Tuesday, March 14, 2023

British Quality of Life under Capitalism

 As the cost-of-living crisis impacts British households, many are cutting down on food while living in cold homes, according to the latest findings from the ‘Which?’ consumer insight tracker.

The monthly survey commissioned by the Food Standards Agency (FSA) revealed that 8.1% of households missed a housing, bill, loan or credit card payment in February. One in seven people (15%) said they had skipped meals due to rising costs.

Just over a quarter (27%) said they had gone without some foods, up from 21% in November. Meanwhile, 9% had prioritized meals for other family members above themselves, and 4% had used a food bank.

Nearly 60% of households reported making at least one adjustment to cover essential spending such as utility bills, housing costs, groceries, school supplies and medicines in the last month. According to the report, adjustments include cutting back on essentials, dipping into savings, selling possessions and borrowing.

Consumers have also been looking for ways to save on their energy bills, with seven out of ten (72%) saying they have turned down the heating due to spiraling costs, while 39% having used less hot water and 19% having had fewer cooked meals.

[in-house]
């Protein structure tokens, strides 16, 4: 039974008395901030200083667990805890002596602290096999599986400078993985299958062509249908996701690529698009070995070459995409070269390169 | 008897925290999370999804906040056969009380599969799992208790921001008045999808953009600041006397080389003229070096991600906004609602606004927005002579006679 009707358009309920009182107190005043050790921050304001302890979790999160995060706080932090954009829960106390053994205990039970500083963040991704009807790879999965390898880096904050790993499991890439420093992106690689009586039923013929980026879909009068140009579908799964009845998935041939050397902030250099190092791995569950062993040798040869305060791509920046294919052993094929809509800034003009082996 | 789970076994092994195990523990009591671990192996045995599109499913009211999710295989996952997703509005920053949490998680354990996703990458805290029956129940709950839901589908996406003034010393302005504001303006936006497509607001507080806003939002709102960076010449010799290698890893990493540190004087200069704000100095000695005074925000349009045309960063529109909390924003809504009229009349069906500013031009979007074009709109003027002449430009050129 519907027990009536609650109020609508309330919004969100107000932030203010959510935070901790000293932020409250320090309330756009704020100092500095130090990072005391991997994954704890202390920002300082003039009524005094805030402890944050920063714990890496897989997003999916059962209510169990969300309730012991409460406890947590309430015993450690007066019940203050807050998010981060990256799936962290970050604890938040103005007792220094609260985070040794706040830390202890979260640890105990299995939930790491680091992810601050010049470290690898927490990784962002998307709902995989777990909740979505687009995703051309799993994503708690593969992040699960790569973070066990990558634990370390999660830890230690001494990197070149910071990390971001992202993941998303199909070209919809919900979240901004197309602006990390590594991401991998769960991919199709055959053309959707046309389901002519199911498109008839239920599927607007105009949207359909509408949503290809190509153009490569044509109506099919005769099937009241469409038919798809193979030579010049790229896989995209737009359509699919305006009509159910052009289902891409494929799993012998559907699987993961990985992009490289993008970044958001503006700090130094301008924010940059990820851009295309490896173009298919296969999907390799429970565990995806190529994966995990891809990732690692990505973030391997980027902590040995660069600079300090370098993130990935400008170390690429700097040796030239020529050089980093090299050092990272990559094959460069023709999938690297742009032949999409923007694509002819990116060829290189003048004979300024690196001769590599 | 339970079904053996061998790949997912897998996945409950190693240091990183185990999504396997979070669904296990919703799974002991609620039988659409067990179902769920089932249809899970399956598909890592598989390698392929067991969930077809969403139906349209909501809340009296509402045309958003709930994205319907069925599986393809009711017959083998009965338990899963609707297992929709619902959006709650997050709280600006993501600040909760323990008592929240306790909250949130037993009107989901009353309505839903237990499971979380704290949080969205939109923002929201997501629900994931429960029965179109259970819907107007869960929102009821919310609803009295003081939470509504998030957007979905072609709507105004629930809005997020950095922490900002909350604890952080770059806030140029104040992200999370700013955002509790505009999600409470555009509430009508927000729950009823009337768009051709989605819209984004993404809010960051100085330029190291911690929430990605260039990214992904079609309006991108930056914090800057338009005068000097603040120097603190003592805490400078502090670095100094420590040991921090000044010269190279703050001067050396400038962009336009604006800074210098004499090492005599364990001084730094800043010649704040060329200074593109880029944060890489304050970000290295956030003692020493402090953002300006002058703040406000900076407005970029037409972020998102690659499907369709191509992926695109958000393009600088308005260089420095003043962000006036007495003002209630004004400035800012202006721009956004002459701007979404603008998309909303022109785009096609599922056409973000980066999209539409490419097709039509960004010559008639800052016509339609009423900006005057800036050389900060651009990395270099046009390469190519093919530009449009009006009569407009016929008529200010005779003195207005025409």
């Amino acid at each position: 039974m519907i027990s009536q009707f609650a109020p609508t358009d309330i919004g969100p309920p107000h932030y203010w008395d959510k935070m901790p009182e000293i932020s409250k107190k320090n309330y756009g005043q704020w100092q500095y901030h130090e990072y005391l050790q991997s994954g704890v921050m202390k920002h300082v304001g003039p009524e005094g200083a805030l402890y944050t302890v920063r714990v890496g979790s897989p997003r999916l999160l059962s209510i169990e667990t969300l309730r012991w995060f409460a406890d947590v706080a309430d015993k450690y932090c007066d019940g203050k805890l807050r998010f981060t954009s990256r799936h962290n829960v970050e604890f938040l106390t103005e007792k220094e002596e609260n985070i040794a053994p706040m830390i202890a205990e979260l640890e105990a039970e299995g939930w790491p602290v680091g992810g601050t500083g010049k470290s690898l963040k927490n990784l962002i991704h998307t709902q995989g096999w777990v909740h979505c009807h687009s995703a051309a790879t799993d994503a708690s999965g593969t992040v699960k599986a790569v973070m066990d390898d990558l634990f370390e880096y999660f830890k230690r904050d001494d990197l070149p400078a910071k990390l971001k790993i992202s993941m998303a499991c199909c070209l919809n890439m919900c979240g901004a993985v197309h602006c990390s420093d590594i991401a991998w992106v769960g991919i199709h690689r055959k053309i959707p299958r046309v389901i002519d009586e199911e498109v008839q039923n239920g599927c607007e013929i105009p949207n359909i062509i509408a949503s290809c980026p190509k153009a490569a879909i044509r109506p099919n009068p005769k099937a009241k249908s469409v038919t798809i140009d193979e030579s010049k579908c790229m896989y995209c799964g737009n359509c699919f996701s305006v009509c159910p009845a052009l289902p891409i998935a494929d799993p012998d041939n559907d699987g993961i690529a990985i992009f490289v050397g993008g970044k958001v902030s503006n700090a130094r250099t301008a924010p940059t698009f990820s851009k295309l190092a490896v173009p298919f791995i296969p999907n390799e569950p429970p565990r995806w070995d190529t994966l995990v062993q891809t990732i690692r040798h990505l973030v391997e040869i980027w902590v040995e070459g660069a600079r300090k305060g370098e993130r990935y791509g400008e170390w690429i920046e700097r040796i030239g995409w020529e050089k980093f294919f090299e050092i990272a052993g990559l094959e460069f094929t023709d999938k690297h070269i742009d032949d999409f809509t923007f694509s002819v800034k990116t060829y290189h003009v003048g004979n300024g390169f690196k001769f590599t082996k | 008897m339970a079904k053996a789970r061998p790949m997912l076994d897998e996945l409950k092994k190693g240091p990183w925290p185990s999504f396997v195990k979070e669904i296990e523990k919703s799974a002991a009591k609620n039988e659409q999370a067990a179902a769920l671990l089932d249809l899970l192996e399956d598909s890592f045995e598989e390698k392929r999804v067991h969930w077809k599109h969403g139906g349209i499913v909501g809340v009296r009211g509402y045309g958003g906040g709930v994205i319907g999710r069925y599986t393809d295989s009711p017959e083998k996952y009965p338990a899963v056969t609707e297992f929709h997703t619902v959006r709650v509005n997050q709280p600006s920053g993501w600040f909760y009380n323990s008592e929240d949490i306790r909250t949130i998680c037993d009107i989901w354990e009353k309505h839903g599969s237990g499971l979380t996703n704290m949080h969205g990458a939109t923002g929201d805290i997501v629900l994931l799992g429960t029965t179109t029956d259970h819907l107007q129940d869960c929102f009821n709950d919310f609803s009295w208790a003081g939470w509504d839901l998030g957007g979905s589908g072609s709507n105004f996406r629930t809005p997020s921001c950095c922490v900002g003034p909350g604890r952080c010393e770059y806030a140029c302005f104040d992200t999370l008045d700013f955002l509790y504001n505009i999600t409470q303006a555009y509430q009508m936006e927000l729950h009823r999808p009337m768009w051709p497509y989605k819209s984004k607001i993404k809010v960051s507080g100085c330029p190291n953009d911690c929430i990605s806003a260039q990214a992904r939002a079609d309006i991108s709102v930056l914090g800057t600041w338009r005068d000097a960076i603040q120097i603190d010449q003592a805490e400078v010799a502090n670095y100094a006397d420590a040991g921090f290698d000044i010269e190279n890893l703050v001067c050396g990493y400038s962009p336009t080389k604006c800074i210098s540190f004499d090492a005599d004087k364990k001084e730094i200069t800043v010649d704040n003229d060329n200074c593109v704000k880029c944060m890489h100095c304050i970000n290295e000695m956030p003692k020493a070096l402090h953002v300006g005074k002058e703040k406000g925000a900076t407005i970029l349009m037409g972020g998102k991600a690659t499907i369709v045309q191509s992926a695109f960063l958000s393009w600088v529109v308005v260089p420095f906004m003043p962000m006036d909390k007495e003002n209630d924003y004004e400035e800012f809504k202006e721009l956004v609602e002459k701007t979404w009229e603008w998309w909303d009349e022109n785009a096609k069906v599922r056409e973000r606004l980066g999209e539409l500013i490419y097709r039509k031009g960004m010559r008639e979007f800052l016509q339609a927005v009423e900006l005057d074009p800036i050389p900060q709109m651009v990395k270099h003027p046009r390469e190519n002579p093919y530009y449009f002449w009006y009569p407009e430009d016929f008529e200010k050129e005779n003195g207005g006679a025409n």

“Whilst the majority of consumers have used the heating less due to price rises, this behavior will be more extreme in some households than others. Whilst some may be able to save money on heating whilst still keeping their house sufficiently warm, others will not,” the report said.

Three in ten (29%) of those who reportedly reduced their heating said they have often or always felt in physical discomfort this winter as a result. A further four in ten (41%) noted they have sometimes felt physical discomfort, while 29% have rarely or never felt that way.

Data suggests that consumer confidence has recovered but remains low. With confidence in current household finances dropping slightly in February, 38% of consumers described their financial situation as good, and nearly a quarter (24%) as poor.

RT 14/3/23

Dave C.

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